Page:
Written By: Alan Greene, M.D.
Getting kids down at night can be a chore to say the least, and getting them to stay asleep is another challenge altogether. However, getting rest that is consistent and of good quality is paramount for the health and wellbeing of growing children.
Kids who are chronically even slightly sleep-deprived exhibit similar symptoms to ADHD, and often are misdiagnosed as such. Problems with focus and hyperactivity are classic signs of sleep deprivation. The brain works diligently during sleep, assimilating memories from the previous day and preparing for the day ahead. It’s no wonder then that getting enough rest is crucial every day. Even children accurately diagnosed with ADHD will likely need less medication and show fewer symptoms with adequate sleep each night.
The Power of the Circadian Rhythm
Interestingly, animals in the wild do not have problems sleeping when they’re supposed to. Their natural cycles are triggered by signs from the environment that it’s time to rest, such as changes in light. Now, as most homes are outfitted with artificial light, and there are often TV and computer screens lit well into the night, humans have made it more difficult for their bodies to understand that it’s nighttime, and therefore time to rest. However, certain things can be done to help signal to the brain that bedtime is approaching, and even make it a welcome experience. Even brand new babies can benefit from creating a consistent ritual around bedtime.
Day and Night
The youngest babies sleep a lot, sometimes in excess of 16-18 hours a day. Often the challenge at this age is the experience of a day and night reversal, where babies sleep more during the day and are more active at night. While this may seem challenging to new parents, rest assured that your baby is most likely not a vampire.
It’s helpful to create stimulus during the day, and less so in the evening, to show that sleep is for nighttime. The feet are a very sensitive area of the body, and gently playing with baby’s feet during the day is a way of reminding them that this is a time of activity and awareness. Eye contact also has a strong effect. When a baby experiences eye contact from a parent, their heart rate goes up. They experience a surge of energy and become more alert. During the day, becoming conscious of making eye contact while nursing and interacting signals that this is a time of alertness. In the evening, becoming aware of the amount of eye contact and looking less intently into the baby’s eyes will also naturally help them to wind down.
Sleep and Learning to Walk
Around 10 months of age is another time when issues with sleep may arise. Often, around this time babies are learning to walk, and they are so excited! When they wake up in the middle of the night, they often remember that they are learning to move around more, and will try to pull themselves up and see if today’s the day they’ll make their first steps. Often as they do this they come to realize their parents are in another room, and they may experience separation anxiety and begin to cry.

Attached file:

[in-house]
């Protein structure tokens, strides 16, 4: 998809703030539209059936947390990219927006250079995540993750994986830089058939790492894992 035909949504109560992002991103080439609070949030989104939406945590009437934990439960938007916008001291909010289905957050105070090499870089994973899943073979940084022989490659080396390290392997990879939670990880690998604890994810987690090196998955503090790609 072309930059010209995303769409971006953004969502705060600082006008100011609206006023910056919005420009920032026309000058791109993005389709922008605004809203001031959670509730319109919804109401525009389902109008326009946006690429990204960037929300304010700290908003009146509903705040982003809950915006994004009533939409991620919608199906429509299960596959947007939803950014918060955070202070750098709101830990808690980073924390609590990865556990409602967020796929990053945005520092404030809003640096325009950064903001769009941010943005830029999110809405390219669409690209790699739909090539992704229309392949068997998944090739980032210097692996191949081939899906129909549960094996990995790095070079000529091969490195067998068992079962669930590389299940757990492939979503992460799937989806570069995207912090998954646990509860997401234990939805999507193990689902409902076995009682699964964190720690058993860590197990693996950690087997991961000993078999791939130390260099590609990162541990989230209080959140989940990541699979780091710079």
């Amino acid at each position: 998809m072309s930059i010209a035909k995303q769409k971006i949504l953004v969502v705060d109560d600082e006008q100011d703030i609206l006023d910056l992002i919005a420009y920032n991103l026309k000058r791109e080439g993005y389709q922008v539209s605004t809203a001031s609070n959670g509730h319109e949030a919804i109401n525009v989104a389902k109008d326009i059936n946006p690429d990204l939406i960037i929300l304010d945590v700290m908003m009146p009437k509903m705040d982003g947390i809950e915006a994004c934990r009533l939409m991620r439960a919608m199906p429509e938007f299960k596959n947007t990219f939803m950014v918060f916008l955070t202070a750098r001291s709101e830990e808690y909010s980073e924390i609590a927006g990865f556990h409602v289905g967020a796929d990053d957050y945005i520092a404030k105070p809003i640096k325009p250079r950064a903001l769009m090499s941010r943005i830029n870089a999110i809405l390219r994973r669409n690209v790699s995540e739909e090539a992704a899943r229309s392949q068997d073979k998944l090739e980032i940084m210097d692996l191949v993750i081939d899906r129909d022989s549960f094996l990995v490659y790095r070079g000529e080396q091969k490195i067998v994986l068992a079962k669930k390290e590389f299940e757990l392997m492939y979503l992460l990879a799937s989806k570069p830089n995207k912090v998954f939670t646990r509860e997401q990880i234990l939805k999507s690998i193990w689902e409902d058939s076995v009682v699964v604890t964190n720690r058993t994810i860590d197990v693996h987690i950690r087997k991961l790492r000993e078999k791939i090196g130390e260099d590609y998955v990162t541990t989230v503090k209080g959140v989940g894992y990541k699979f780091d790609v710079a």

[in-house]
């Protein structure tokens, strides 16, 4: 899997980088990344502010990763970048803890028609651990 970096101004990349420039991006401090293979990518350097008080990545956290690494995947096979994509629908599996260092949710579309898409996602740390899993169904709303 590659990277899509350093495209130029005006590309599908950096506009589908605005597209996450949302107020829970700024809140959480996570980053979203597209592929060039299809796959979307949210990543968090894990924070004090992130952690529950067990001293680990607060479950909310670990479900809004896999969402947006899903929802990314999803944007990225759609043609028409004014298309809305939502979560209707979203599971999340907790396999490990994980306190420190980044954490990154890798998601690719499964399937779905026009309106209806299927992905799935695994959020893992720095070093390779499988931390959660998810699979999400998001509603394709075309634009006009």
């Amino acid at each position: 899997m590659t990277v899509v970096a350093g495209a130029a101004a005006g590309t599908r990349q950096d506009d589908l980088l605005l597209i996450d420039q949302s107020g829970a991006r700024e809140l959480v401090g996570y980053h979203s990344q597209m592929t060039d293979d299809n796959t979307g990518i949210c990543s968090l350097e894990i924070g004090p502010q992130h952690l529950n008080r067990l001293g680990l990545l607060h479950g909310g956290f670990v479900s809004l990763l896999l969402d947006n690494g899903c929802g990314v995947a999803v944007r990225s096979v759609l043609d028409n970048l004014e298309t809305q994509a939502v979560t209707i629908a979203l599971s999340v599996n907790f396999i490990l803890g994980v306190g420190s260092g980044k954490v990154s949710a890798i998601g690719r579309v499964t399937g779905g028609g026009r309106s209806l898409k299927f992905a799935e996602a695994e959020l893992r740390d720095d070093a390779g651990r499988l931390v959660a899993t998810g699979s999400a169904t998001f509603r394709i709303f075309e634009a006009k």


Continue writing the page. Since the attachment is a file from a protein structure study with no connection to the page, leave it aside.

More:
Whatever you do, when they are learning to walk, about two weeks after they’ve started to take steps on their own, the excitement dies down, they feel a bit more independent, and they begin to fall back asleep more readily.
When babies do cry in the middle of the night,a few things can be done to help. If you’re hoping to change a habit of rocking or holding them to get them to settle down, it can still be helpful to sit in the room with them. Gently guide them to lay down, helping unclench their fists, and sit nearby, singing or even playing a recording of yourself singing a lullaby. Typically, after 3-4 nights they will come to learn to go back to sleep on their own.
Introducing Ritual into your Baby’s Sleep Routine
One of the best things parents can do to help kids and babies sleep better is to create a consistent routine, or ritual. Our brains are very adaptable, especially the brains of children. Creating regularity around bedtime helps on a conscious and unconscious level, generating signals that it’s time to wind down. First and foremost, going to sleep and waking up at the same time creates a strong pattern that the brain likes to follow. Other activities can be made a part of the ritual as well. For instance, as dinner comes to an end, bath time always follows, along with brushing teeth and reading a book in bed. Repeating the ritual daily will solidify the notion that these are the things we do as bedtime approaches.
It’s also important to be aware that some things may become a ritual without our planning it, so take note of anything that’s done on a regular basis, such as rocking in the same chair, as this may become an expected part of the routine in the child’s mind.
Changing any blue-tinted light bulbs to a warmer, yellow light will help the brain to quiet down more easily as well, and even playing soft music as the children get ready for bed can have a soothing effect. It can even be an opportunity to invite kids to take an active role in learning what helps them fall asleep. Above all, consistency is key. Devising a bedtime ritual that both children and parents enjoy is not only useful but creates the potential for a loving, bonding experience.
For more insights on sleep, listen to our podcast, Mom Driven, Doctor Aligned, here.